unjustified, would not held to conform to the principles of justice, equality
... In dealing with the trust provisions in clause 8 Mr. Flynn, on behalf of the appellant, referred to the finding
of the learned Chief Justice that the first respondent was entitled to receive the property as her own free
of any restriction because there was no trustee nominated by the deceased, there ...
Minister of Police v Rabie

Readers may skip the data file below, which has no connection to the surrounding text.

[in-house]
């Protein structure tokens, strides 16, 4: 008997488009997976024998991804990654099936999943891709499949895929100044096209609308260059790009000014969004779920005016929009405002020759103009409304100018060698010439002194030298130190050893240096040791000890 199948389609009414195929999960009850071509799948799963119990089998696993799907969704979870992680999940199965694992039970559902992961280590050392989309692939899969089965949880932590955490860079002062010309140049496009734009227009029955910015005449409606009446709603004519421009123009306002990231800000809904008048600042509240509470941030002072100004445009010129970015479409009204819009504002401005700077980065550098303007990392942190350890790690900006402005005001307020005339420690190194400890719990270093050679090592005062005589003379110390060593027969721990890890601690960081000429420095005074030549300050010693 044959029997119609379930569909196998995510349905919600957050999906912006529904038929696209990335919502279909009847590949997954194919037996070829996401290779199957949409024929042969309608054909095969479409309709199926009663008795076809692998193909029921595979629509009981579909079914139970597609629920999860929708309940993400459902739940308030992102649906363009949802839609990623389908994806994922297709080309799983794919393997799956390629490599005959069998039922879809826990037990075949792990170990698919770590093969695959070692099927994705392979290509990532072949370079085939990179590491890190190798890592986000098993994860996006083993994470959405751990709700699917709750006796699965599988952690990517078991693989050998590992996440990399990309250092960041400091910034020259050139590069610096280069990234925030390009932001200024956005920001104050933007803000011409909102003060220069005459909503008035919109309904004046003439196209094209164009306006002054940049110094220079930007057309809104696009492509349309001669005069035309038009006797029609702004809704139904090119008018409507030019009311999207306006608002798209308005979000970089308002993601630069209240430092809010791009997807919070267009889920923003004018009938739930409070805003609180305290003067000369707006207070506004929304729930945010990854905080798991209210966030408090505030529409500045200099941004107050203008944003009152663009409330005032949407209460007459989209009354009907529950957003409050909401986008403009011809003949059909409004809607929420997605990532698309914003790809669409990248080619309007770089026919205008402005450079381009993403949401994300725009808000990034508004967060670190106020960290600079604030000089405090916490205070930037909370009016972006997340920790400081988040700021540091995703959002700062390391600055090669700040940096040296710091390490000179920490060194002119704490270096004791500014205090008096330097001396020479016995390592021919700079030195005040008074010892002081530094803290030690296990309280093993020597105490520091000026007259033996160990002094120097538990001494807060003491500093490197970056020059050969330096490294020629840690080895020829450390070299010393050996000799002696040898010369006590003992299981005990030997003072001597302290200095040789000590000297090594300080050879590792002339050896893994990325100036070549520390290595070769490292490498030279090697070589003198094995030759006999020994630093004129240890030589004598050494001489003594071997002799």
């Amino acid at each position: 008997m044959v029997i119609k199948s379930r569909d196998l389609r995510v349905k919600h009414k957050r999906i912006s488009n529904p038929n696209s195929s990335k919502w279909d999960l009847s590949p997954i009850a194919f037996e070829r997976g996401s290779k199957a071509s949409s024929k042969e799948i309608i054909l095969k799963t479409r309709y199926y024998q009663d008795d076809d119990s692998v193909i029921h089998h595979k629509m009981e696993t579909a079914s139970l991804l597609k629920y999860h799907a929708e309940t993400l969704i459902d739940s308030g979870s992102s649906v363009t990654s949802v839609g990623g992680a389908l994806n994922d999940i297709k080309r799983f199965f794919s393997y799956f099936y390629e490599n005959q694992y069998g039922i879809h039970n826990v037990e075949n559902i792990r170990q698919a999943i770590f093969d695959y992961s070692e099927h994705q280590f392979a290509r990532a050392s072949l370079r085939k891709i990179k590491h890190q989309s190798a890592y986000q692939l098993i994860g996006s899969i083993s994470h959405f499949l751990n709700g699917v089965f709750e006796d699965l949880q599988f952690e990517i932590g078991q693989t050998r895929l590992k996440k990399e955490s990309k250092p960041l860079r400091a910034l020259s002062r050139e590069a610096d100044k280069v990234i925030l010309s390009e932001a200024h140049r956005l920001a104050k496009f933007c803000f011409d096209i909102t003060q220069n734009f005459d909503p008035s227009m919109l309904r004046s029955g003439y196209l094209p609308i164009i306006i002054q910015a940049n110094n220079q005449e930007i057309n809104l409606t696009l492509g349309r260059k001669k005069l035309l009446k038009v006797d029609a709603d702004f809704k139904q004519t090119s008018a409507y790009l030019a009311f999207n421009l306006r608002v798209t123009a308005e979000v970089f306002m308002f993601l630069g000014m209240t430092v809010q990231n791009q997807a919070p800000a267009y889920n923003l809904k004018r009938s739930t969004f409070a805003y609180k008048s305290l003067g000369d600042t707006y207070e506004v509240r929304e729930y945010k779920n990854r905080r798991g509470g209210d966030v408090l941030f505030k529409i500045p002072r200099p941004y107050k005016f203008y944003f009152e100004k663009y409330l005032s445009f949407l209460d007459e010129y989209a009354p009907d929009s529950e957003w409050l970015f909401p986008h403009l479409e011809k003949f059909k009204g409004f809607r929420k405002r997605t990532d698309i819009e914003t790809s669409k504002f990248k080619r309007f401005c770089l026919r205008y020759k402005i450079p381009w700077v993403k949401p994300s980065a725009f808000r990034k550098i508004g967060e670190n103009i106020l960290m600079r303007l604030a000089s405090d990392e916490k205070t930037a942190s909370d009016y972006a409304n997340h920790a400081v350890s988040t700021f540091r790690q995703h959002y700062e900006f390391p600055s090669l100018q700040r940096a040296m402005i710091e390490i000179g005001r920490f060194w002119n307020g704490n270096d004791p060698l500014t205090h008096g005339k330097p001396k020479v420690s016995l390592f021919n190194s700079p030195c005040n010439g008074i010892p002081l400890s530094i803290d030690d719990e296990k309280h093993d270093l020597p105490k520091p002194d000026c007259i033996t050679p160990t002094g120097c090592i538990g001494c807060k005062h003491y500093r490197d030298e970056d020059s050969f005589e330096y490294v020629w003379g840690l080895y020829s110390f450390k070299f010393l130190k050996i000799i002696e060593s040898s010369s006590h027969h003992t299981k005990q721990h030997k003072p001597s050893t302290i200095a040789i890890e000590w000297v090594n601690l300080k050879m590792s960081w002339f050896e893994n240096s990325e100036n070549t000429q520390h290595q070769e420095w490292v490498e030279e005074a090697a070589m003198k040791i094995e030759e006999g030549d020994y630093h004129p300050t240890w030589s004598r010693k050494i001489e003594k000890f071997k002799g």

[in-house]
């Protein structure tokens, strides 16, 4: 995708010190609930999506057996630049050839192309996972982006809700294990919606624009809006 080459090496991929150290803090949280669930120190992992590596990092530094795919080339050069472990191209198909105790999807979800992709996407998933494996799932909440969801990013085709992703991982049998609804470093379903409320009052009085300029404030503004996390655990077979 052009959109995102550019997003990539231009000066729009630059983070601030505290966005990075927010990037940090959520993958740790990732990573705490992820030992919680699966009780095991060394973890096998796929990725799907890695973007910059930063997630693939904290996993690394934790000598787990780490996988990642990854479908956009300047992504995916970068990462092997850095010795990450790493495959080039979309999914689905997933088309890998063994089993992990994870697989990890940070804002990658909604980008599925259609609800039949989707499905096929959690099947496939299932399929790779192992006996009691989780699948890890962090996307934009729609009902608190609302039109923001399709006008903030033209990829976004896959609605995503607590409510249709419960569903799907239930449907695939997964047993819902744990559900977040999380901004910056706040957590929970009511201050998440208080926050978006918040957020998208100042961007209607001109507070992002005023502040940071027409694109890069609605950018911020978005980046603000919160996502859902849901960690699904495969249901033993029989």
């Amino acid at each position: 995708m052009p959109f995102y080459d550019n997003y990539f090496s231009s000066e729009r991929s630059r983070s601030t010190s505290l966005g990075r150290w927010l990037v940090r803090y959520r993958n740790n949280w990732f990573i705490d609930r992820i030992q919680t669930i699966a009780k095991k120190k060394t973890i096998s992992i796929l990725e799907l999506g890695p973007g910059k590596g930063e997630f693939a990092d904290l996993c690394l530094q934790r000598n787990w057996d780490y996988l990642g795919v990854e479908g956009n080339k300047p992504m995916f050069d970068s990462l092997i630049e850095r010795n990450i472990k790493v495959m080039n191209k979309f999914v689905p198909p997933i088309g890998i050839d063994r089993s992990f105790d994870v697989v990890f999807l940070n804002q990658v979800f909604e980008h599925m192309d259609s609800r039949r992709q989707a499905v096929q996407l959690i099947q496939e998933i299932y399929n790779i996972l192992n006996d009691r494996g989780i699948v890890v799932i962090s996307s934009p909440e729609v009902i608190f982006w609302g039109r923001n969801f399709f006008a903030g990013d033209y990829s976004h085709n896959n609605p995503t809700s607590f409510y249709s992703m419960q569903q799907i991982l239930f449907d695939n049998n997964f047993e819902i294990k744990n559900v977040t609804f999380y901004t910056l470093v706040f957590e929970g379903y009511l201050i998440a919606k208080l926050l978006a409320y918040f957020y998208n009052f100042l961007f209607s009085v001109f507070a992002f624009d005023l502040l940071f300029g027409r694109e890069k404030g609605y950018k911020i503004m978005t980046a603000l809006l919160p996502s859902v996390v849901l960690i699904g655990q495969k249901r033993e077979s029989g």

Minister of Police v Rabie is an important case in the South African law of delict. It was heard in the Appellate Division on September 3, 1984, with judgment handed down on September 27, 1985. The presiding officers were Jansen JA, Joubert JA, Cillié JA, Van Heerden JA and Vivier AJA. The appellant was represented by the State Attorney, Johannesburg. The respondent's attorneys were Mather & Sim, Johannesburg, and McIntyre & Van der Post, Bloemfontein.The central issue was the extent of the liability of the Minister of Police for wrongful acts committed by a policeman. In an appeal by the Minister of Police against an award of damages by the court a quo, it was contended that the sergeant's conduct had been unrelated to his police work. The Appellate Division dismissed the appeal, referring to the proposition that a master (in this instance, the State) who does his work by the hand of a servant (in this instance, the sergeant) creates a risk of harm to others if the servant should prove to be negligent or inefficient or untrustworthy. The sergeant's conduct, on the facts, had fallen within the purview of the risk created by State in employing him, and it was evident to the court that the sergeant's employment was conducive to the wrongs he committed. The State, therefore, was found to be vicariously liable for those wrongs.The case is cited most often for the following passage:It seems clear that an act done by a servant solely for his own interests and purposes, although occasioned by his employment, may fall outside the course or scope of his employment, and that in deciding whether an act by the servant does so fall, some reference is to be made to the servant's intention. The test is in this regard subjective. On the other hand, if there is nevertheless a sufficiently close link between the servant's acts for his own interests and purposes and the business of his master, the master may yet be liable. This is an objective test.This test, although frequently applied, ""has not always been followed."" In K v Minister of Safety and Security, for example, the Supreme Court of Appeal formulated the test somewhat differently, saying that the question to be asked is whether the deviation is of such a degree that it can still be said the employee is exercising the functions to which he was appointed or carrying out some instruction of the employer. When K v Minister of Safety and Security went before the Constitution Court, O'Regan complained that ""variations of the [Rabie] test have proliferated, and have resulted in uncertainty,"" and sought to remove this uncertainty by applying the test and holding its objective element, approached with the spirit, purport and objects of the Constitution in mind, to be sufficiently flexible to incorporate constitutional as well as other norms. It required the court applying it to articulate its reasoning for its conclusions as to whether there was a sufficient connection between the wrongful conduct and the employment. Thus developed, O'Regan J held, the application of the test was not at odds with the constitutional order.